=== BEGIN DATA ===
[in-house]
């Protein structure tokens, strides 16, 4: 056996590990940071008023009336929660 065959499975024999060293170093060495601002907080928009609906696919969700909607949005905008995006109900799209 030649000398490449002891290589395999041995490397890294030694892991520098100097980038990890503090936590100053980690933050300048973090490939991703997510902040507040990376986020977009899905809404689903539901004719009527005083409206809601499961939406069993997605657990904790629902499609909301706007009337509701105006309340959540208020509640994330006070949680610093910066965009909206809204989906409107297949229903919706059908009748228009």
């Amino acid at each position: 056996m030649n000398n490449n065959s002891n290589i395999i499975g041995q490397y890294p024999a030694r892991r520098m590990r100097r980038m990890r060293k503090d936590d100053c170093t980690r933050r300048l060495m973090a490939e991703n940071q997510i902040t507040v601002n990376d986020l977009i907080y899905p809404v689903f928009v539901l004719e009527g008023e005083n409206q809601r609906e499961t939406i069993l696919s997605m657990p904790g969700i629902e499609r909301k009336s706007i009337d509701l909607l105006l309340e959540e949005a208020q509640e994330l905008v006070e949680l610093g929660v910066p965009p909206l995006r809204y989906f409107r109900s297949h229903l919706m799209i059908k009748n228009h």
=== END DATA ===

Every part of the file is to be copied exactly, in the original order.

[in-house]
């Protein structure tokens, strides 16, 4: 056996590990940071008023009336929660 065959499975024999060293170093060495601002907080928009609906696919969700909607949005905008995006109900799209 030649000398490449002891290589395999041995490397890294030694892991520098100097980038990890503090936590100053980690933050300048973090490939991703997510902040507040990376986020977009899905809404689903539901004719009527005083409206809601499961939406069993997605657990904790629902499609909301706007009337509701105006309340959540208020509640994330006070949680610093910066965009909206809204989906409107297949229903919706059908009748228009």
């Amino acid at each position: 056996m030649n000398n490449n065959s002891n290589i395999i499975g041995q490397y890294p024999a030694r892991r520098m590990r100097r980038m990890r060293k503090d936590d100053c170093t980690r933050r300048l060495m973090a490939e991703n940071q997510i902040t507040v601002n990376d986020l977009i907080y899905p809404v689903f928009v539901l004719e009527g008023e005083n409206q809601r609906e499961t939406i069993l696919s997605m657990p904790g969700i629902e499609r909301k009336s706007i009337d509701l909607l105006l309340e959540e949005a208020q509640e994330l905008v006070e949680l610093g929660v910066p965009p909206l995006r809204y989906f409107r109900s297949h229903l919706m799209i059908k009748n228009h």